No evidence for enhanced noise induced hearing loss after prenatal stress or dexamethasone

Tidsskriftartikel - 2007


It was recently implied that prenatal stress and fetal exposure to glucocorticoids may interfere with hearing ability and noise induced hearing loss in adulthood. In the present study pregnant Wistar rats were stressed during gestation by Chronic Mild Stress (CMS, a variable schedule of different stressors) or by dexamethasone (a synthetic glucocorticoid, i.e. a pharmacological stressor). At birth, but not at weaning, the dexamethasone offspring exhibited significantly decreased body weight compared to both control offspring and progeny from dams exposed to CMS during pregnancy. As adults, male offspring were exposed to 105 dB sound pressure level (SPL) wide band noise either continuously for eight hours or for two hours per day on three consecutive days. Oto-acoustic emissions and auditory brainstem responses were recorded before and after exposure to noise. Neither prenatal chronic stress nor prenatal dexamethasone exposure was associated with significantly enhanced noise induced hearing loss compared to controls, and these results were consistent in both subsets of animals. Our data do not support previous reports that prenatal exposure to mild stress nor to dexamethasone is detrimental to the hearing organ per se. However, hearing may be modulated by prenatal stressors under certain circumstances, of which the timing and degree are probably the most important.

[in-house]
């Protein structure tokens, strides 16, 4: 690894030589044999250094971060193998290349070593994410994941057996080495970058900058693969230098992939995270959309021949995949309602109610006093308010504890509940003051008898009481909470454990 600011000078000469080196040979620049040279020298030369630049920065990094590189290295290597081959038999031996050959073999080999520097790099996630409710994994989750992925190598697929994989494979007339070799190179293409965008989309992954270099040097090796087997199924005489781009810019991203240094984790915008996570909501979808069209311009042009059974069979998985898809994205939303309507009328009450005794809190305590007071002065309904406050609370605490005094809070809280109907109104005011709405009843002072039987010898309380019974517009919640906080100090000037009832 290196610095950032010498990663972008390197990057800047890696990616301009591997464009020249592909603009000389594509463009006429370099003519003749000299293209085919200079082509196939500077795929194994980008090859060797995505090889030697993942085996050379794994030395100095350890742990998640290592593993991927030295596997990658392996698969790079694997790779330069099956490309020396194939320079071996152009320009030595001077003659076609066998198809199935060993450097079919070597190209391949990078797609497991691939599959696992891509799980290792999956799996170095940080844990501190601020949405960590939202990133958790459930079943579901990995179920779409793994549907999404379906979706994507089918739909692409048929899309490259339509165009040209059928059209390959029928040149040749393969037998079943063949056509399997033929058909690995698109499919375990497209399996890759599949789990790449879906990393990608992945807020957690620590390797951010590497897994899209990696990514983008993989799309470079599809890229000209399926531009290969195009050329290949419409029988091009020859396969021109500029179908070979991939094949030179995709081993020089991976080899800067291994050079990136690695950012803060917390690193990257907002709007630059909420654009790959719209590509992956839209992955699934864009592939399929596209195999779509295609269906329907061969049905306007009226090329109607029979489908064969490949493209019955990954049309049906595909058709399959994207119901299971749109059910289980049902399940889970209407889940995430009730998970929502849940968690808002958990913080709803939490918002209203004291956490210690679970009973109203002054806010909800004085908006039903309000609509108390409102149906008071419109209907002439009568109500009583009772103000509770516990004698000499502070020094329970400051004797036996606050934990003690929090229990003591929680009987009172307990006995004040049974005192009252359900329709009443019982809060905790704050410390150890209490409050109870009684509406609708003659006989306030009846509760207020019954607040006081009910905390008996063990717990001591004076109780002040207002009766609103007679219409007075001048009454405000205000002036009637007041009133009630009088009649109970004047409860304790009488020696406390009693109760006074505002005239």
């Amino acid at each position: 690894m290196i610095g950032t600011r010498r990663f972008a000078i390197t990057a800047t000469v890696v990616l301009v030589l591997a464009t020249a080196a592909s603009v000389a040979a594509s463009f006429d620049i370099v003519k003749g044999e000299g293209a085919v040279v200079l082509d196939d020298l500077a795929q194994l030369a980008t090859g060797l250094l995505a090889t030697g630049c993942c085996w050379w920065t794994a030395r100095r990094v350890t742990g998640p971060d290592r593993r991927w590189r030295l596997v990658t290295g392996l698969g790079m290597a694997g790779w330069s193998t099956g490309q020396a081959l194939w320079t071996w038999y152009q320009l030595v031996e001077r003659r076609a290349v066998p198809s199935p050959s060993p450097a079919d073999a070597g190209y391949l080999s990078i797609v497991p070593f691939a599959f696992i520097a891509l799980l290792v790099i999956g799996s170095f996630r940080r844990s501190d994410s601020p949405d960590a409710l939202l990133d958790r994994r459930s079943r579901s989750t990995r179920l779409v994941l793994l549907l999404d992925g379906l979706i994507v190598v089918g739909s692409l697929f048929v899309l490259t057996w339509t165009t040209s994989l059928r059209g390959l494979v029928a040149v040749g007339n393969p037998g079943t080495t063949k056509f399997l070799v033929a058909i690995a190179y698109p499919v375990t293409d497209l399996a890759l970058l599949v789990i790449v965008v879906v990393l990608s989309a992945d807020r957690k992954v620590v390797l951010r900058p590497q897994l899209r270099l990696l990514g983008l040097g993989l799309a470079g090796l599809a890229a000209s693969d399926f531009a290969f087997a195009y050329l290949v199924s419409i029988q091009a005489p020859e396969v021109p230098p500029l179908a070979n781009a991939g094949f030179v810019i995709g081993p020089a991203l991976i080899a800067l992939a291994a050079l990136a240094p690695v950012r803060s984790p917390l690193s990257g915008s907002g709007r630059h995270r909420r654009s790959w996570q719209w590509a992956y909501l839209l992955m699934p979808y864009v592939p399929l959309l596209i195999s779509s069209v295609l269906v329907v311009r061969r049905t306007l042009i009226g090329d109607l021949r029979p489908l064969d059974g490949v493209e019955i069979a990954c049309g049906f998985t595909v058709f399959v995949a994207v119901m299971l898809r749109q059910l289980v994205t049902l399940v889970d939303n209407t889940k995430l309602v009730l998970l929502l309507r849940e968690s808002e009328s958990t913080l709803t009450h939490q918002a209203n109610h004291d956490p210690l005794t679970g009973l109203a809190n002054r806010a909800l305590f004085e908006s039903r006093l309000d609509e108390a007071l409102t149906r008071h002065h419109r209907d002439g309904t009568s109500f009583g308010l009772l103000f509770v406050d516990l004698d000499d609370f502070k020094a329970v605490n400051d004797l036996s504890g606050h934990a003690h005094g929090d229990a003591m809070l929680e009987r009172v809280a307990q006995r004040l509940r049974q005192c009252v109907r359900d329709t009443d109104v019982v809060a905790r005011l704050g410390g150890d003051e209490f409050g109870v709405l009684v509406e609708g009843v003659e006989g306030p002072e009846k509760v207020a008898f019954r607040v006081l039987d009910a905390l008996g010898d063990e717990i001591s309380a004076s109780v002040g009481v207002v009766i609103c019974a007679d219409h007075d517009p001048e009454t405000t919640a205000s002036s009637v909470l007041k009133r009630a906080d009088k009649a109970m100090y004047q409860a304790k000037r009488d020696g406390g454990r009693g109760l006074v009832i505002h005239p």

Hougaard KS, Barrenäs M, Kristiansen GB, Lund SP. No evidence for enhanced noise induced hearing loss after prenatal stress or dexamethasone. Neurotoxicol Teratol 2007;29(6):613-621.
doi: 10.1016/

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